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True Colors

Three of California’s top design tastemakers share the hues that inspire their world.

Justina Blakeney

Clay Day

Justina Blakeney strikes a pose with her latest release: Justina Blakeney for Inside Out Performance Fabrics. 

Justina Blakeney

Clay Day

Pomfret pendant in aged brass, $264, Hudson Valley Lighting  

Justina Blakeney

Clay Day

Claypot 3-by-6-inch tiles, $28 per square foot, Fireclay Tile 
 

Justina Blakeney

Clay Day

Pressed Terracotta candle sconce, $68, Anthropologie 
 

Justina Blakeney

Teal Time

Interior designer Jay Jeffers at home in San Francisco 

Justina Blakeney

Teal Time

Cenote lamp, $11,500, by Leslie Nix at Coup D’Etat  

Justina Blakeney

Teal Time

Artisan Design Series stand mixer in sea glass, $440, by KitchenAid at Crate & Barrel  

Justina Blakeney

Teal Time

Pair of Leon Rosen pedestal swivel lounge chairs, $5,950, DECASO 
 

Justina Blakeney

At First Blush

Black Lacquer Design’s Caitlin Murray blends right in at a recently completed project. 

Justina Blakeney

At First Blush

Art deco sofa in rosewater, $2,895, Modshop  

Justina Blakeney

At First Blush

Colorado footed bowl, $48, Anthropologie 

Justina Blakeney

At First Blush

Flowerpot VP3 table lamp in beige red, $580, by Verner Panton at Danish Design Store 

Clay Day
When it comes to color, Justina Blakeney does not hold back. “I love all the colors and love mixing [them] to evoke different emotional vibes,” says the L.A.-based designer and Jungalow founder. To ensure harmony and balance, she typically works within a palette of three shades—one dominant and two accents—then incorporates neutral tones pulled from plants, rattan, wood and more. “Terra cotta is a natural neutral that is soothing, uplifting and warm but also goes with everything,” Blakeney explains. “I can layer it with pastels and it has a grounding effect. [And] it doesn’t hurt that it looks so dang good with plants—my favorite accent.” The shade is surprisingly versatile. “It looks amazing on walls, especially when brought in with chalky paints or lime washes, and also as upholstery. I love it as a base layered with other colors like teal, a mellow yellow and aqua.” Here, the artistic entrepreneur shares her favorite terra-cotta pieces.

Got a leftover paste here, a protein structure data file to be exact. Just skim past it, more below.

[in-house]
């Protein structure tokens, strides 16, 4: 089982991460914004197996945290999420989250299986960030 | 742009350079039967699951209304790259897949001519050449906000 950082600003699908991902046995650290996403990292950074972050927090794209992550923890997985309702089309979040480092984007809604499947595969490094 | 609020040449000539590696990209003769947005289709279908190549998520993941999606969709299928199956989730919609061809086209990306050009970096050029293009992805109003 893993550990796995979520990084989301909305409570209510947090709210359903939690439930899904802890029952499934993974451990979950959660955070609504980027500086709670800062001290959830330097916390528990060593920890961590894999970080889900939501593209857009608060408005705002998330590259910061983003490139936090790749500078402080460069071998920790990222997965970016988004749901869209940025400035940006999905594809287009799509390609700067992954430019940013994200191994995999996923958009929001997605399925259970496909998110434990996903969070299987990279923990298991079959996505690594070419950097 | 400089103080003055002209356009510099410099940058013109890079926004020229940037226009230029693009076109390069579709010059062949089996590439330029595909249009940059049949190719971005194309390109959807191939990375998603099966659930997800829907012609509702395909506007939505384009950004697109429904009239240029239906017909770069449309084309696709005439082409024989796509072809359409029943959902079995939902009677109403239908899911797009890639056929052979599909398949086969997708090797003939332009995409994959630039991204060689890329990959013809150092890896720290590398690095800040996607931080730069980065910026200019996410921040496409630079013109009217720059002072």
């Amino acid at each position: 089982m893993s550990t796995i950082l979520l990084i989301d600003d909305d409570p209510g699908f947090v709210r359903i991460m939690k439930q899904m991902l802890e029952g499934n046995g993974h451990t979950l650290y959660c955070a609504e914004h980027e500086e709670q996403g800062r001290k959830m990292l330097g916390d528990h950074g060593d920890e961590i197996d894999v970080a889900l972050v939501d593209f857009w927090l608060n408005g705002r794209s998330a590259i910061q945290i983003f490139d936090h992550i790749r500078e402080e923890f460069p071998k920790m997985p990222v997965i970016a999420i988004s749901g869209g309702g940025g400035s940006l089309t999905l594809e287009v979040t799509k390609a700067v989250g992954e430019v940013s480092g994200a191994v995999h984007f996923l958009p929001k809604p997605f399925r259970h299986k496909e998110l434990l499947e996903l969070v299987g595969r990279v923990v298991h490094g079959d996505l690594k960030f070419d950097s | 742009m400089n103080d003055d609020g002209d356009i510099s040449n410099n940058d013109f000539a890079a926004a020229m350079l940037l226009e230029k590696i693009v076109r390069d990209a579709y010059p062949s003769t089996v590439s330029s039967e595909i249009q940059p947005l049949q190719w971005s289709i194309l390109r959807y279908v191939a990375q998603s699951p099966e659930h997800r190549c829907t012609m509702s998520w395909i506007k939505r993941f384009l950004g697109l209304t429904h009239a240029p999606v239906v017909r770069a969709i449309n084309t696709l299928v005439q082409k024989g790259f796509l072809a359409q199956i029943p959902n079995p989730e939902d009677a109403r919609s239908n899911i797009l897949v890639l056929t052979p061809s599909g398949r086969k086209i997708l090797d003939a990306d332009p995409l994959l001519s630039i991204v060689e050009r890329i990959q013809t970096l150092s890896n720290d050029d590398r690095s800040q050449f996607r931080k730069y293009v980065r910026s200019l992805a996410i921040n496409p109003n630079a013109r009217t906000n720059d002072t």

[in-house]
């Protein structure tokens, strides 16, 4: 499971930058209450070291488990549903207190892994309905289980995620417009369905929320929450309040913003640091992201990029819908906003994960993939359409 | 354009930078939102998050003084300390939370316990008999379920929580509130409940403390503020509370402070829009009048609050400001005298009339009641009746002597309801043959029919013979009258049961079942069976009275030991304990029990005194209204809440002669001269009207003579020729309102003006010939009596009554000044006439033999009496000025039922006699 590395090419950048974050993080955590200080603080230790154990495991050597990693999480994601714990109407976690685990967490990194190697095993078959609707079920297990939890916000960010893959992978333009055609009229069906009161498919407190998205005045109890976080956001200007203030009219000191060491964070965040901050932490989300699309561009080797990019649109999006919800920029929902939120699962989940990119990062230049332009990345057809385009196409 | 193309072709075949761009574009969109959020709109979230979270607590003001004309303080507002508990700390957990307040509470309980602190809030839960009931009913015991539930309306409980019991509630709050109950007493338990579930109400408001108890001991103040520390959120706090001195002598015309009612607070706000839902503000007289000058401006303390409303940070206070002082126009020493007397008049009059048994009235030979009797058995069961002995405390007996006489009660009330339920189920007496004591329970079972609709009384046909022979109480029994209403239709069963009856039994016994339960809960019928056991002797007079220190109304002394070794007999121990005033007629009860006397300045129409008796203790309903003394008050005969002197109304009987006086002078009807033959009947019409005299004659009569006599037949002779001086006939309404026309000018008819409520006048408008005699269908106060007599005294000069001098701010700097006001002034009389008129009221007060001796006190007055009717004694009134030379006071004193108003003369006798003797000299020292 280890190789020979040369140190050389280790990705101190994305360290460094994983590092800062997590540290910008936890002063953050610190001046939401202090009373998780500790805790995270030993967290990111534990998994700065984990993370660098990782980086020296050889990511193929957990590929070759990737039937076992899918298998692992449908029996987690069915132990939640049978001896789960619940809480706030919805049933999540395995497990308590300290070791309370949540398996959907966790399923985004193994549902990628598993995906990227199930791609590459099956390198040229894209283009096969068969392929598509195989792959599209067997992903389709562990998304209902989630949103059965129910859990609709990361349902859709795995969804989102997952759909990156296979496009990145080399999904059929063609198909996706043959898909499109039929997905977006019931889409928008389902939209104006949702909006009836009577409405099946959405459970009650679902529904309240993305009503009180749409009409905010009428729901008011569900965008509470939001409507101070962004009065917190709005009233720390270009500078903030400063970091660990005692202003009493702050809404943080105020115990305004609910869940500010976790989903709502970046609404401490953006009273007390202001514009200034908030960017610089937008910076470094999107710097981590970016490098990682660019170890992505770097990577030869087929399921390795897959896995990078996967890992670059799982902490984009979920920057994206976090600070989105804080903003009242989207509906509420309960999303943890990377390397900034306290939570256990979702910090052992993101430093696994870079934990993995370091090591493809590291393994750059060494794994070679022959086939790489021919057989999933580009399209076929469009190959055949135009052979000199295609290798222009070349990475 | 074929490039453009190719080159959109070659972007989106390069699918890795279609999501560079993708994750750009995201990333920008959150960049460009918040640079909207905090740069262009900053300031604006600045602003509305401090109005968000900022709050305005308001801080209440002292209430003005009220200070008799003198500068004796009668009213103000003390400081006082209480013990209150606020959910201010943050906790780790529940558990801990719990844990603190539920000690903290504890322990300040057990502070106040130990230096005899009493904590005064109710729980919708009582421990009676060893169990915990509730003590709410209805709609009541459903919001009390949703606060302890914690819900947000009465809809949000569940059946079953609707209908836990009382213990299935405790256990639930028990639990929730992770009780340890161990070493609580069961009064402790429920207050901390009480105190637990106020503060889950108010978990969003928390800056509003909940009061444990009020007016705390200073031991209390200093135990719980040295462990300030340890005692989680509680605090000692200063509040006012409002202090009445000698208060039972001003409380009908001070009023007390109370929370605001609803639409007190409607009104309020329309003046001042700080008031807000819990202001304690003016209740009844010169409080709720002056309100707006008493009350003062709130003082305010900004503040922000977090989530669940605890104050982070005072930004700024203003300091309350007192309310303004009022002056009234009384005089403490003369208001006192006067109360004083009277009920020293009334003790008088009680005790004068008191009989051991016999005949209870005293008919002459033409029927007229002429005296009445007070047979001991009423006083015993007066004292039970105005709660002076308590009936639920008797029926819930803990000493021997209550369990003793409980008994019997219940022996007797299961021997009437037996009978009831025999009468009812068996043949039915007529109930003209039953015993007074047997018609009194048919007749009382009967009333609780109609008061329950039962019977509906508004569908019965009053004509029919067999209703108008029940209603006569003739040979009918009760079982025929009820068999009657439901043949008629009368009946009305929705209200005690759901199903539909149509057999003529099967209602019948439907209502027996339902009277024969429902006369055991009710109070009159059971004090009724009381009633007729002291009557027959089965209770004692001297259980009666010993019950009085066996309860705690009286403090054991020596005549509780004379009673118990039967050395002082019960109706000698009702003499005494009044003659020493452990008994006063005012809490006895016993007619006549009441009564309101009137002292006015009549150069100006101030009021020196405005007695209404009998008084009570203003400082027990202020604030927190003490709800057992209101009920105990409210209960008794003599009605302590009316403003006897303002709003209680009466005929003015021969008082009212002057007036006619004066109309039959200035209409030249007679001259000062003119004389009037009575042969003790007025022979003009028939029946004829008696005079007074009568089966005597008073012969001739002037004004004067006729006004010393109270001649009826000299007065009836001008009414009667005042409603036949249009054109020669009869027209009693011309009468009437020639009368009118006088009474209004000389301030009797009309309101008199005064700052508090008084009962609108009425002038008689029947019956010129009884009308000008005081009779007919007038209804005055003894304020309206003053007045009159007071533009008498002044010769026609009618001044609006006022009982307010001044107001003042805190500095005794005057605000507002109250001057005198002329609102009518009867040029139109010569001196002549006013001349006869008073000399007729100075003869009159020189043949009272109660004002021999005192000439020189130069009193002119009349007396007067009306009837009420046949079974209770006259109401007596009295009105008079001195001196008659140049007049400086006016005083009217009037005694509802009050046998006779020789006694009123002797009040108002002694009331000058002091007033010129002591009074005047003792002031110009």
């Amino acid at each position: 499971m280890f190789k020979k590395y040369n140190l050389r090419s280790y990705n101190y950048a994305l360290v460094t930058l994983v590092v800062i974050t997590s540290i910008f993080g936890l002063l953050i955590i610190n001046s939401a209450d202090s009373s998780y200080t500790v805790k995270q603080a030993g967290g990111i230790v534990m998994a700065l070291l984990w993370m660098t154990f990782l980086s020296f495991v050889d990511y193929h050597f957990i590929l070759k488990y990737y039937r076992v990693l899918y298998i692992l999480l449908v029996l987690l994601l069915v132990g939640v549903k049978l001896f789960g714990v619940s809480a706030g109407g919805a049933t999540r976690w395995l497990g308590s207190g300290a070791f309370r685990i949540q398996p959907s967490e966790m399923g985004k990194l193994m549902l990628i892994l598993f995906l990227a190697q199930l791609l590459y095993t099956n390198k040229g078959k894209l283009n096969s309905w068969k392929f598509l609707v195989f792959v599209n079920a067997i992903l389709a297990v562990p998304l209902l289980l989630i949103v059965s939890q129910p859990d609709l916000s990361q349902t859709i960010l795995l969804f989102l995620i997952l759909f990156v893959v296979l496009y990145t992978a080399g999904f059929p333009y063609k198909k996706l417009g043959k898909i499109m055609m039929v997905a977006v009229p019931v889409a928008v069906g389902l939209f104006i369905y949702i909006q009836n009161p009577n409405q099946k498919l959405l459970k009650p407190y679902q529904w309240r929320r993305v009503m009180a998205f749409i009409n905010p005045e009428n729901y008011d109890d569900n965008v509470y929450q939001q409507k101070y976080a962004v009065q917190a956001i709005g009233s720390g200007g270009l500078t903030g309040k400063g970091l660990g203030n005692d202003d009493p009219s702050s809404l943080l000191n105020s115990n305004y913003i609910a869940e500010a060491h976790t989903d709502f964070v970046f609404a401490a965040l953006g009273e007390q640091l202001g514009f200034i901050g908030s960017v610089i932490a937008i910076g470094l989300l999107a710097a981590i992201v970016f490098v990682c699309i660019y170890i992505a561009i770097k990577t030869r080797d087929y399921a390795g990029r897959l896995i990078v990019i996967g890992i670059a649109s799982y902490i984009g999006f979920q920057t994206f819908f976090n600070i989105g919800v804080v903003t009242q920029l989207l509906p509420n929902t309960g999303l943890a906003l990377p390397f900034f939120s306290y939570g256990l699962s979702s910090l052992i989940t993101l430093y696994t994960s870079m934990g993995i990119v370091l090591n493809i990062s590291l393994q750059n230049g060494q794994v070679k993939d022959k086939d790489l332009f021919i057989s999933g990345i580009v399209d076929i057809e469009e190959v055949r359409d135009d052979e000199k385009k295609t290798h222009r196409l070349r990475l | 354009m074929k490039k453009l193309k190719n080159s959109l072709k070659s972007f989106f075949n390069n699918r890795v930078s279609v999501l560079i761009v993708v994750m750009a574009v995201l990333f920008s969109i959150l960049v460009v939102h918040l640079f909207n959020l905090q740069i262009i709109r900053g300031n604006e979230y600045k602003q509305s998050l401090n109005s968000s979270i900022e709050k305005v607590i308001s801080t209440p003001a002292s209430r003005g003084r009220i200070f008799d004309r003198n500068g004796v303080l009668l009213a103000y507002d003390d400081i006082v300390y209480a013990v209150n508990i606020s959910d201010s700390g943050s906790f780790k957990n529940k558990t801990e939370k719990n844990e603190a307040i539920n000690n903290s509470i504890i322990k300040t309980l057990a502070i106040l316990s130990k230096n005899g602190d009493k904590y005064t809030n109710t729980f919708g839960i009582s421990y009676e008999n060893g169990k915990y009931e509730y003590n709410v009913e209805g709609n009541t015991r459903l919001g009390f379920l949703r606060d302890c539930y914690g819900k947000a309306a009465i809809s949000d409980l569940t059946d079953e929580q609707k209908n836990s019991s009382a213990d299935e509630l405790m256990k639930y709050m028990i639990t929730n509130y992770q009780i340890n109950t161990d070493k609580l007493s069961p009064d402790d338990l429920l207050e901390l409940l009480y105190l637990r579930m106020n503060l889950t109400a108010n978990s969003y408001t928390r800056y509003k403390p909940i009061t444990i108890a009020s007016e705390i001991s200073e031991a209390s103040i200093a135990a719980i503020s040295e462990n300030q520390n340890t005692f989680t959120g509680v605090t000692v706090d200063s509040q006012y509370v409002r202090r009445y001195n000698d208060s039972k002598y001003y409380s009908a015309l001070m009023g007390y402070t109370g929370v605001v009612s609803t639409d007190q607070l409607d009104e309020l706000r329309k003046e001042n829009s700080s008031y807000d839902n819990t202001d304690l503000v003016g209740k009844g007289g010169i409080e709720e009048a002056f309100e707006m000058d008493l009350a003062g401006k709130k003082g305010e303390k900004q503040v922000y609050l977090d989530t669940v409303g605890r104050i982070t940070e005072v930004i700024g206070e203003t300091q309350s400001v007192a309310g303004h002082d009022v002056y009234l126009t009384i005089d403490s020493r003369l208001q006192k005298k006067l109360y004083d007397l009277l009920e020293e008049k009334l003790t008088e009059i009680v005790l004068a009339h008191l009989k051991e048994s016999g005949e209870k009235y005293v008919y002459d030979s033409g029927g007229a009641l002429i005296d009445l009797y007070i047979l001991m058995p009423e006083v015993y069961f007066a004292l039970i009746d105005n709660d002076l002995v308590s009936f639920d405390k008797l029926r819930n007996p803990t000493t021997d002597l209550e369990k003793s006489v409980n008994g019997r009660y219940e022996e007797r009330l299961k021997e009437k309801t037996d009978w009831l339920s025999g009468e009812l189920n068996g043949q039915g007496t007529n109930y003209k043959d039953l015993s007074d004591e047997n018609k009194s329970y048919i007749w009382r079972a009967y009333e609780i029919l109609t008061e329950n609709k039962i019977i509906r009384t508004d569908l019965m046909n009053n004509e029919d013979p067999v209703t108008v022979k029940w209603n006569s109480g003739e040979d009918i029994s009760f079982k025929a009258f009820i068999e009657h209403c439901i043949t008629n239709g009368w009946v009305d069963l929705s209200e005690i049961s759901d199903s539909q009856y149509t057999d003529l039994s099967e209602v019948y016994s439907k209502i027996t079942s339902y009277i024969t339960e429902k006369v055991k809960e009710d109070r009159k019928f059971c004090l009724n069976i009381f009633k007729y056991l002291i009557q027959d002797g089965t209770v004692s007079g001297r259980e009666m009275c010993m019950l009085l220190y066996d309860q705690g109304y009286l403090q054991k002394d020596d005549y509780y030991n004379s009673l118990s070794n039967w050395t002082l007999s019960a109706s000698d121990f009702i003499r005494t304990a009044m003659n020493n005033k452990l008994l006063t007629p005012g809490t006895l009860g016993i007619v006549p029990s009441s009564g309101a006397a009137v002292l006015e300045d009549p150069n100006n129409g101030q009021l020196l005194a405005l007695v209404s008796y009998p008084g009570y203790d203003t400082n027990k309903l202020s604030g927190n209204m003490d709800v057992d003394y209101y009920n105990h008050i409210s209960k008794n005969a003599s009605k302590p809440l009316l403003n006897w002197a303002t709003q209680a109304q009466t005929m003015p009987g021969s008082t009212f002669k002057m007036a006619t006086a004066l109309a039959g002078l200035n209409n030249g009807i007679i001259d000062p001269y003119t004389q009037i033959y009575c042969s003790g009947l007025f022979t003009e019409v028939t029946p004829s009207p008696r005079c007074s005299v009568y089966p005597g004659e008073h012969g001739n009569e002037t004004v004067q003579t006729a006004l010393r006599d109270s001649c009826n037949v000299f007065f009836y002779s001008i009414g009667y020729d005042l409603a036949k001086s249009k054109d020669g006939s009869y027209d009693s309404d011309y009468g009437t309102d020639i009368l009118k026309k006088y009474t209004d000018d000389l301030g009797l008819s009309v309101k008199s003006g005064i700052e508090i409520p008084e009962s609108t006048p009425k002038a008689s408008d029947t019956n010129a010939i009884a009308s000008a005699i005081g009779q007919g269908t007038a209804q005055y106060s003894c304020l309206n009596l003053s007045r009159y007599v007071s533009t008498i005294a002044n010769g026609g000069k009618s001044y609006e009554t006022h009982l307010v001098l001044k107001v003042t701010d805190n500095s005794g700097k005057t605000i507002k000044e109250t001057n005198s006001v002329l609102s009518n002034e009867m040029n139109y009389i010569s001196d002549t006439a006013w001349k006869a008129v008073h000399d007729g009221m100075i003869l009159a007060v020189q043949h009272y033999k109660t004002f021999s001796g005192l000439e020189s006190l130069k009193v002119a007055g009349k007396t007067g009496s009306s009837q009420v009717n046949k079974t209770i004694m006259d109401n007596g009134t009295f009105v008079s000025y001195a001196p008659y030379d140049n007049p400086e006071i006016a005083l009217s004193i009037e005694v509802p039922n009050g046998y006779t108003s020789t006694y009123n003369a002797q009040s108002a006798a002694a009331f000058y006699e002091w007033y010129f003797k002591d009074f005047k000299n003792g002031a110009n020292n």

Teal Time
“I have always loved color,” says San Francisco-based interior designer Jay Jeffers, whose second book, Jay Jeffers Be Bold: Bespoke Modern Interiors, is due out this September. When it comes to a go-to shade, Jeffers often reaches for an emerald-tinged teal. “It’s a beautiful color that pairs well with cool neutrals like charcoal gray and taupe,” he notes. As for incorporating it into your decor, Jeffers has some ground rules. “Don’t use it everywhere. I tend to stay very monochromatic with a room. If teal is your color, pair it with a neutral and then use other colors very, very sparingly.” After all, that’s how to make the biggest statement. “In my eyes, decor doesn’t have to be forever,” he quips. “So why not have fun and take some risks?”

At First Blush
Caitlin Murray may have established her SoCal firm Black Lacquer Design on the notion “that almost every room can benefit from a bit of black and a little lacquer,” but let’s not jump to conclusions. The interior designer is unequivocally color obsessed—she even has a cocker spaniel named Color to prove it. Often drawing palettes from artwork, she recently punched up a client’s abstract painting with a pair of midcentury slipper chairs in soft pink. The feminine shade was “versatile enough to play nice with the room’s yellow and blue tones,” she notes. “Telling a well-conceived color story is a fun way to elevate a design,” Murray says. “It also brings a happy dose of warmth and adventure to the lives of the homeowners.”